Mrs. G, I’m pretty sure we did this in elementary school.” My student was right: They probably did print leaves as youngsters. I immediately launched into the reasons that this would be not only different from grade-school efforts, but also suitable for high-schoolers.
First, they would be producing an acrylic painting in a color scheme of their own choosing. The substrate would not be construction paper, although that’s a fine background for the lower grades. My class would be creating advanced, more complex pieces that I was sure would be satisfying.
BEFORE BEGINNING, ask your students to bring in fresh leaves in various sizes and shapes. Leaves with prominent veins on the back are best, of course. I always gather a variety of species in September and press them in old books for later use, but dried leaves are very brittle and I prefer fresh, pliable ones.
Acrylic or mixed-media papers work well for this activity, as well as canvas panels. Have students sign their names on the back, and then cover the front surface with paint, using two or three dark or medium-dark colors that they like together.
When the background paint is dry, demonstrate the use of white and light-colored acrylic paint on the veined side of a leaf. Show the class how to dip a wide, flat brush into slightly thick paint and then run it over the texture lightly to bring it out.
Remind students that the paint dries quickly so they must print the leaf promptly. Lay scrap paper over the (paint-side-down) leaf on the canvas, and press well to achieve a good imprint. Use of a brayer is optional.
Colors that harmonize with the background shades are best. Overlapping leaf prints helps tie the piece together. And it’s okay to add a few pops of a bright color, too!
Sometimes there will be enough paint left on a leaf to print it again, producing a “ghost print.” Encourage the wise use of negative space and variety.
DEVELOPING THE PIECE. When the leaf prints are dry, provide small, slender brushes—such as liner brushes—so the students can enhance their acrylic paintings. Refining the artworks, adding interest and definition where needed, will take them to a new, more mature level. I displayed a finished piece that included a few grasses, vines, and branches in and around the leaves. One of my students found my stash of paint writers, perfect for adding tendrils, stems, and evergreen needles.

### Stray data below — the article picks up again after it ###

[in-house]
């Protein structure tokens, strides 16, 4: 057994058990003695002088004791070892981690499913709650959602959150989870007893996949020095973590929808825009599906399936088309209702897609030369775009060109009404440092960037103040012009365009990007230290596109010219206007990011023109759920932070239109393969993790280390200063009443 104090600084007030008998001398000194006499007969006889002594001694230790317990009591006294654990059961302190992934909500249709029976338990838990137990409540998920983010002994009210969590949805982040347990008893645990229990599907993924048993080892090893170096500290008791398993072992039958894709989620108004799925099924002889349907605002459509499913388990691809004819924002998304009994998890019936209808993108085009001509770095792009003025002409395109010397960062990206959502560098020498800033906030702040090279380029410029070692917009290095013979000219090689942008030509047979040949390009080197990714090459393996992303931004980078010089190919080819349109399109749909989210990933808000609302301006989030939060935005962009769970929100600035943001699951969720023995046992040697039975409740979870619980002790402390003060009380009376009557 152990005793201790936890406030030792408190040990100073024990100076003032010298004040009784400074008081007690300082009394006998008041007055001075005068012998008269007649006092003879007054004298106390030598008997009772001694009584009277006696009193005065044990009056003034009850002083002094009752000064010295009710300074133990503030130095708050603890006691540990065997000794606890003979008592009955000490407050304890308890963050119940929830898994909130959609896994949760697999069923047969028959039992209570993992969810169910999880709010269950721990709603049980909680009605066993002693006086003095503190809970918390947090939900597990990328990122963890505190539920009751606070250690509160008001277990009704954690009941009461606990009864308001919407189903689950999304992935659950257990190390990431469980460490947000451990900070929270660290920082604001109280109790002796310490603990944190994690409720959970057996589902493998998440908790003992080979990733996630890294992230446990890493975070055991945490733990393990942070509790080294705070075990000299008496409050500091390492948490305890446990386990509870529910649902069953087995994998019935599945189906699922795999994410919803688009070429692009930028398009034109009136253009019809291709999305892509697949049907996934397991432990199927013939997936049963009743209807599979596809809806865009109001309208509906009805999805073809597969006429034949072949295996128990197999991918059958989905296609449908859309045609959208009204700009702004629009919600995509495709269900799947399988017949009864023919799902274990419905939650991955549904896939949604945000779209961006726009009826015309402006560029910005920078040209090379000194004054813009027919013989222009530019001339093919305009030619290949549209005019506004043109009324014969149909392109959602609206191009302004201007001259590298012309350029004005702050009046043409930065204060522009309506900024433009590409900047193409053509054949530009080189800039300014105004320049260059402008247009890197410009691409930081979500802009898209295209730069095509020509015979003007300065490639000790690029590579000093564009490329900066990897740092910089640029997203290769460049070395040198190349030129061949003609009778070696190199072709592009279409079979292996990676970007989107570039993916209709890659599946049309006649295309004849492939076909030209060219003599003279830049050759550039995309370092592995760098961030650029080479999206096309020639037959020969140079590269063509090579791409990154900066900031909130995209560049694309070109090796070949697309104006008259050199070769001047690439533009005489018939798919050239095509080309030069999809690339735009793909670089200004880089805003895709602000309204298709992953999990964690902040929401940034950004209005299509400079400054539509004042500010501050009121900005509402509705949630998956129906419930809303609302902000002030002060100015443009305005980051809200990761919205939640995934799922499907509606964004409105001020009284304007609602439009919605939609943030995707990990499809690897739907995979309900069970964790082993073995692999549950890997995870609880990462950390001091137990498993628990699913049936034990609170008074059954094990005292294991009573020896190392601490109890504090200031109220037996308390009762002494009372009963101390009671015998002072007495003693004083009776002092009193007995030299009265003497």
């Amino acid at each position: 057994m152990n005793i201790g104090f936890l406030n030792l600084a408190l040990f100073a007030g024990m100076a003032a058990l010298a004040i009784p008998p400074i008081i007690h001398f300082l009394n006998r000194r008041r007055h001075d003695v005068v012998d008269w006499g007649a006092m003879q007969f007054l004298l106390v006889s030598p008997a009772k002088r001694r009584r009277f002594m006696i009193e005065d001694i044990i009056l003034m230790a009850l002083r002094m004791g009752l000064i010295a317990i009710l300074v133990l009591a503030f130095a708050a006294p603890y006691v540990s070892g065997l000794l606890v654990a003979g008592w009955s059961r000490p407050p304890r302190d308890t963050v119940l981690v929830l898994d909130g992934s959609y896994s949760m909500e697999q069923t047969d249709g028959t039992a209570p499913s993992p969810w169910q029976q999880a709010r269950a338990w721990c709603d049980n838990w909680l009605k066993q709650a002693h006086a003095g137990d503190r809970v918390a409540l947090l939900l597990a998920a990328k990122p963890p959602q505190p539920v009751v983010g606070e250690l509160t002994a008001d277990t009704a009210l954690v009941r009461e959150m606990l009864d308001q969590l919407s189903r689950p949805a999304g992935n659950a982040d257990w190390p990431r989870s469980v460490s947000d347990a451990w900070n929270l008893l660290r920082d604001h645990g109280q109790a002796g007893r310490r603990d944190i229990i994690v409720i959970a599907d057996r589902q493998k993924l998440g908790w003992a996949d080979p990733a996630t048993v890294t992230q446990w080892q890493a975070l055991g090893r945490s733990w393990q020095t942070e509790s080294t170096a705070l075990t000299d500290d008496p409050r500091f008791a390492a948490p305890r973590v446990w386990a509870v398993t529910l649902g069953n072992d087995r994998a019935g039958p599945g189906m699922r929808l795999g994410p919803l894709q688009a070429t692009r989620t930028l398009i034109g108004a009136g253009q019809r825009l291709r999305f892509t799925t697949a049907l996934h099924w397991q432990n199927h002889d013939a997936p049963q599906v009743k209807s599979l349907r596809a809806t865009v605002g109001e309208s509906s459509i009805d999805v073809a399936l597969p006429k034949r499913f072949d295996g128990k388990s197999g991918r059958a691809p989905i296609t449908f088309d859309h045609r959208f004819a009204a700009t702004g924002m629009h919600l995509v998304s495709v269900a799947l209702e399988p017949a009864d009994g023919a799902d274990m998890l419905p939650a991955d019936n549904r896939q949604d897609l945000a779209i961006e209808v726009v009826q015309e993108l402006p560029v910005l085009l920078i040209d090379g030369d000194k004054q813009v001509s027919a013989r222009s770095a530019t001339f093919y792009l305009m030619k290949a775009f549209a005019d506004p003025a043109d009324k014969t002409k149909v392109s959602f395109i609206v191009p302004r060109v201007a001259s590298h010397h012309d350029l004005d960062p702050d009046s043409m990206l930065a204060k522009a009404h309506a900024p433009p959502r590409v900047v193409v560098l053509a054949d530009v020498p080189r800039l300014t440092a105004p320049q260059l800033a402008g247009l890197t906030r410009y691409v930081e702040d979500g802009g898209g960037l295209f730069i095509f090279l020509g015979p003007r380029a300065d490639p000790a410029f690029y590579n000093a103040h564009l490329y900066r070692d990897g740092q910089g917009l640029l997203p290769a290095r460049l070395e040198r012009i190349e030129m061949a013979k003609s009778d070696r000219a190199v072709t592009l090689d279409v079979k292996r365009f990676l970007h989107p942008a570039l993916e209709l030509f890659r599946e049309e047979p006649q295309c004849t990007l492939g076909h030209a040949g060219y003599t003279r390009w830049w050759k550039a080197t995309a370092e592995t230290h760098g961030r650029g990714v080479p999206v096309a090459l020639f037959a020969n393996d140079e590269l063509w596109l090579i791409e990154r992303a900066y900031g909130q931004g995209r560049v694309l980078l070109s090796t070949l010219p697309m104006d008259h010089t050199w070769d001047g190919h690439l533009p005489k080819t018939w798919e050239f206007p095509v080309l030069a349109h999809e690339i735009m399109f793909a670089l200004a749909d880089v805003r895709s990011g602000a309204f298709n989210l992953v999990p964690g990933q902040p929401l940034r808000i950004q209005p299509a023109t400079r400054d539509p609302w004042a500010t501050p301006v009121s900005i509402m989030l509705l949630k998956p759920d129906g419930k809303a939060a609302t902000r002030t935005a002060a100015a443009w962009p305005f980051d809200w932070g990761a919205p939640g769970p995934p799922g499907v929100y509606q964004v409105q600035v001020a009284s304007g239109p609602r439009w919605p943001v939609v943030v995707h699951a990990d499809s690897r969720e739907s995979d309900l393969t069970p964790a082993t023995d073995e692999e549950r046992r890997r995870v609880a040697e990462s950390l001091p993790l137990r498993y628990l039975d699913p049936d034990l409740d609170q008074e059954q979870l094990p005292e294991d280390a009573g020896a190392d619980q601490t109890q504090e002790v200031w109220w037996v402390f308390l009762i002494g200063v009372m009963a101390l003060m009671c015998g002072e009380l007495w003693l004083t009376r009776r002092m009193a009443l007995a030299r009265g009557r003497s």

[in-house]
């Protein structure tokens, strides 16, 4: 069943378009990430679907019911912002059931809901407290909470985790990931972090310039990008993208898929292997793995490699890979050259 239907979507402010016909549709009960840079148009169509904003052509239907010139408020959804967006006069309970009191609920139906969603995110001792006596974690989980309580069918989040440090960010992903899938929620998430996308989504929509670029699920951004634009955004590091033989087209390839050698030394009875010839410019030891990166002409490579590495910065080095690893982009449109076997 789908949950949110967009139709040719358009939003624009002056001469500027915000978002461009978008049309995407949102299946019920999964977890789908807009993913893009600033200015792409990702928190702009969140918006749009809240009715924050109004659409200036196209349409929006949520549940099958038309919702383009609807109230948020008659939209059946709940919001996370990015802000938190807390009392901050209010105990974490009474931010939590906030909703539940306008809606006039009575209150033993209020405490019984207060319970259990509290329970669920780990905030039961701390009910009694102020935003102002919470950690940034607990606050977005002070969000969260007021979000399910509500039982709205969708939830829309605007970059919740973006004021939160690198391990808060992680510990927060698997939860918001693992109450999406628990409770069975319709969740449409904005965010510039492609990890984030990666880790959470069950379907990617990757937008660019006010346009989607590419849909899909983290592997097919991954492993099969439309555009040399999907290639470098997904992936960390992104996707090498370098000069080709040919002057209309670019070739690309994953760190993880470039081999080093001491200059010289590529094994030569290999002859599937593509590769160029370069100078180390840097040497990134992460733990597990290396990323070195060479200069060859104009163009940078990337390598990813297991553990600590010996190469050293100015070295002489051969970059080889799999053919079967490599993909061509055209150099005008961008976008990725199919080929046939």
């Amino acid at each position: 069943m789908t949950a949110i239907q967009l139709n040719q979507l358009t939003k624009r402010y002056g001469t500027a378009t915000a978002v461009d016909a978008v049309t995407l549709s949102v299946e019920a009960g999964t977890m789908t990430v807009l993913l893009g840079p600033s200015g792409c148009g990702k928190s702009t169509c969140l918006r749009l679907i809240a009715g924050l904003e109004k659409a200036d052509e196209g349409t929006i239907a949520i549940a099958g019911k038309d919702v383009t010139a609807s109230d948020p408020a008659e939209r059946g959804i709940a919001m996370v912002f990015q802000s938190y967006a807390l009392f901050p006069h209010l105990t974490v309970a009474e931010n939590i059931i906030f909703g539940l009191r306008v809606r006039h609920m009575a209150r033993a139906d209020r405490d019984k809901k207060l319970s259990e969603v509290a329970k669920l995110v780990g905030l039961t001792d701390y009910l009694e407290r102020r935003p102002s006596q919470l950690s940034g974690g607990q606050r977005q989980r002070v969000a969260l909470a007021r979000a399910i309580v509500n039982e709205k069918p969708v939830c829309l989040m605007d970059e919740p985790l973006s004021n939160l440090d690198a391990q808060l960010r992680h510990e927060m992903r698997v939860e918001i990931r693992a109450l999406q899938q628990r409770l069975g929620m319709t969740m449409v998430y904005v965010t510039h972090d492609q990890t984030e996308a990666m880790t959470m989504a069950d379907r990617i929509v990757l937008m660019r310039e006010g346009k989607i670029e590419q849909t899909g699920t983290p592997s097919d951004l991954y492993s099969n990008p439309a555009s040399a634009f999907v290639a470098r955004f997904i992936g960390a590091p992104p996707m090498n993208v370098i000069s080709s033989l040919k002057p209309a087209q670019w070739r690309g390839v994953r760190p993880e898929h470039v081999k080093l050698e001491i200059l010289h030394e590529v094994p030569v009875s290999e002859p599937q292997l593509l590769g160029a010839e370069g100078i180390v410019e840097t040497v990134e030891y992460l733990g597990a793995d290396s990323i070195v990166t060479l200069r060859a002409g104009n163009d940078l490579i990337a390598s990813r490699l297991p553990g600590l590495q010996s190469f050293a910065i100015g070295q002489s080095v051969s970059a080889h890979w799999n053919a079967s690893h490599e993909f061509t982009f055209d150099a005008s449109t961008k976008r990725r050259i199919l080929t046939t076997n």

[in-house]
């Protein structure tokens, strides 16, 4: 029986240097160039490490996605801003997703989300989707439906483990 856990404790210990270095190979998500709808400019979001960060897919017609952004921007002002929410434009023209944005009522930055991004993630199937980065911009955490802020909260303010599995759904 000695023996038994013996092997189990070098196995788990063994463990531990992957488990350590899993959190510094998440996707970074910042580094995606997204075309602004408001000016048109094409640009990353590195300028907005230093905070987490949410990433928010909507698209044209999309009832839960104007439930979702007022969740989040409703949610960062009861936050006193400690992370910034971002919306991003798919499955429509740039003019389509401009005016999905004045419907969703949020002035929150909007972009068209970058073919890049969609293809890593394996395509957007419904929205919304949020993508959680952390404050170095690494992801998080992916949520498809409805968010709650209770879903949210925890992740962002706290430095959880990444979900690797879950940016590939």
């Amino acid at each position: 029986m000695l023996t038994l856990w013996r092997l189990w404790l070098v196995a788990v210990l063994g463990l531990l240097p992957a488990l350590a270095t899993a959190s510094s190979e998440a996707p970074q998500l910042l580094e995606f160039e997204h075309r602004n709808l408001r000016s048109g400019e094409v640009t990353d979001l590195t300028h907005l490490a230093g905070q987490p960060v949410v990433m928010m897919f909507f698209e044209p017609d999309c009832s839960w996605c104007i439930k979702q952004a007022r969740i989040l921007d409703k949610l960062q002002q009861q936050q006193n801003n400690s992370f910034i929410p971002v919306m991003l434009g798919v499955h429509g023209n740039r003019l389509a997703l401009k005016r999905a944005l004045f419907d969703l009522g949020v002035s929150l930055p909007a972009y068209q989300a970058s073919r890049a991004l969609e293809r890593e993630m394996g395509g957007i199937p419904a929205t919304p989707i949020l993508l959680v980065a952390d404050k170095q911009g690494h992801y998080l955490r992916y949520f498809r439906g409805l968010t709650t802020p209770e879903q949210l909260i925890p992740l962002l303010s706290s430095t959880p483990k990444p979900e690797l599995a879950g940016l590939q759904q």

Teachers of large classes in the lower grades might simplify this project with white tempera stamped onto black paper. When that’s dry, they could color in some areas (such as parts of the printed leaves) with bright oil pastels.
So even if you don’t teach at the high school level, be sure to get your leafy greens—and purples, reds, and more—with this project. Build up some botanical beauties layer by layer. Celebrate the loveliness of leaves with nature-print paintings.
High-school students will …
• understand and apply media, techniques, and processes.
• reflect upon and assess the characteristics and merits of their work and the work of others.
• make connections between visual arts and other disciplines.
NATIONAL ART STANDARDS
• Creating: Conceiving and developing artistic ideas and work.
• Presenting: Interpreting and sharing artistic work.
• Responding: Understanding and evaluating how the arts convey meaning.
• Connecting: Relating artistic ideas and work with personal meaning and external context.
• Leaves (fresh or pressed)
• Canvas panels (or sturdy multimedia paper)
• Acrylic paint, palettes, paintbrushes, water containers
• Paper towels
• Paint shirts
A&A Contributing Editor, Paula Guhin, taught high-school art in Aberdeen, S.D. She is now busy with her art, photography and writing. Visit her blog: mixedmediamanic.blogspot.com.
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